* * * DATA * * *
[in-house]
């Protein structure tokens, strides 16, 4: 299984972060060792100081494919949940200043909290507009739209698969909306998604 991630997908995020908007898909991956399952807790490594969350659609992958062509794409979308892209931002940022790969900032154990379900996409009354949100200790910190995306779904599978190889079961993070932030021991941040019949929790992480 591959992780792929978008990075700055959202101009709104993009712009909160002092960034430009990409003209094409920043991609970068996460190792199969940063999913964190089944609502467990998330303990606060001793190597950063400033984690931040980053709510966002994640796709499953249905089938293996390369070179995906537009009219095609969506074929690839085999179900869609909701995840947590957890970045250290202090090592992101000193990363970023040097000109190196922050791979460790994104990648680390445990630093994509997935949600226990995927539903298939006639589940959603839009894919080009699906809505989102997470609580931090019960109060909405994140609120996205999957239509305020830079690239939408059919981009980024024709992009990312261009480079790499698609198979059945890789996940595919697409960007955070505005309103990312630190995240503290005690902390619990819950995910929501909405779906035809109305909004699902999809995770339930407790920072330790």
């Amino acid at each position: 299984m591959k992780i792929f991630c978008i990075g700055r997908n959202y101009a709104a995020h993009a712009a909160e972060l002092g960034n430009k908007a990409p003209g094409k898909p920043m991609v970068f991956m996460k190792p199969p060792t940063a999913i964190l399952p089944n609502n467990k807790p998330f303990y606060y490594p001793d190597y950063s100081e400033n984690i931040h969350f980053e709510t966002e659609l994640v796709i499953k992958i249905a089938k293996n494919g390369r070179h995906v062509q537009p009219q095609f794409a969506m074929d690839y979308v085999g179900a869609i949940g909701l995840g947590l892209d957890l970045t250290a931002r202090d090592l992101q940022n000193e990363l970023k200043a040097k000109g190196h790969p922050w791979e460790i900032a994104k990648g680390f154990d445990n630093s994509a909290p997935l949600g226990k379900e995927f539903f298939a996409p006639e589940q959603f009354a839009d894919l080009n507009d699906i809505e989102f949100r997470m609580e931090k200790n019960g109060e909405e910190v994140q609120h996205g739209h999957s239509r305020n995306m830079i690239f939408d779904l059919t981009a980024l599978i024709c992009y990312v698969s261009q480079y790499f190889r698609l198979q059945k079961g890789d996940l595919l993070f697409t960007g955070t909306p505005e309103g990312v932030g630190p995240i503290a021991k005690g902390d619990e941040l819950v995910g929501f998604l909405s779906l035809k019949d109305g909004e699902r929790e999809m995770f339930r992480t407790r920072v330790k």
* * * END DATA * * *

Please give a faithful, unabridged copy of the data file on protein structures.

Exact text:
[in-house]
């Protein structure tokens, strides 16, 4: 299984972060060792100081494919949940200043909290507009739209698969909306998604 991630997908995020908007898909991956399952807790490594969350659609992958062509794409979308892209931002940022790969900032154990379900996409009354949100200790910190995306779904599978190889079961993070932030021991941040019949929790992480 591959992780792929978008990075700055959202101009709104993009712009909160002092960034430009990409003209094409920043991609970068996460190792199969940063999913964190089944609502467990998330303990606060001793190597950063400033984690931040980053709510966002994640796709499953249905089938293996390369070179995906537009009219095609969506074929690839085999179900869609909701995840947590957890970045250290202090090592992101000193990363970023040097000109190196922050791979460790994104990648680390445990630093994509997935949600226990995927539903298939006639589940959603839009894919080009699906809505989102997470609580931090019960109060909405994140609120996205999957239509305020830079690239939408059919981009980024024709992009990312261009480079790499698609198979059945890789996940595919697409960007955070505005309103990312630190995240503290005690902390619990819950995910929501909405779906035809109305909004699902999809995770339930407790920072330790």
């Amino acid at each position: 299984m591959k992780i792929f991630c978008i990075g700055r997908n959202y101009a709104a995020h993009a712009a909160e972060l002092g960034n430009k908007a990409p003209g094409k898909p920043m991609v970068f991956m996460k190792p199969p060792t940063a999913i964190l399952p089944n609502n467990k807790p998330f303990y606060y490594p001793d190597y950063s100081e400033n984690i931040h969350f980053e709510t966002e659609l994640v796709i499953k992958i249905a089938k293996n494919g390369r070179h995906v062509q537009p009219q095609f794409a969506m074929d690839y979308v085999g179900a869609i949940g909701l995840g947590l892209d957890l970045t250290a931002r202090d090592l992101q940022n000193e990363l970023k200043a040097k000109g190196h790969p922050w791979e460790i900032a994104k990648g680390f154990d445990n630093s994509a909290p997935l949600g226990k379900e995927f539903f298939a996409p006639e589940q959603f009354a839009d894919l080009n507009d699906i809505e989102f949100r997470m609580e931090k200790n019960g109060e909405e910190v994140q609120h996205g739209h999957s239509r305020n995306m830079i690239f939408d779904l059919t981009a980024l599978i024709c992009y990312v698969s261009q480079y790499f190889r698609l198979q059945k079961g890789d996940l595919l993070f697409t960007g955070t909306p505005e309103g990312v932030g630190p995240i503290a021991k005690g902390d619990e941040l819950v995910g929501f998604l909405s779906l035809k019949d109305g909004e699902r929790e999809m995770f339930r992480t407790r920072v330790k």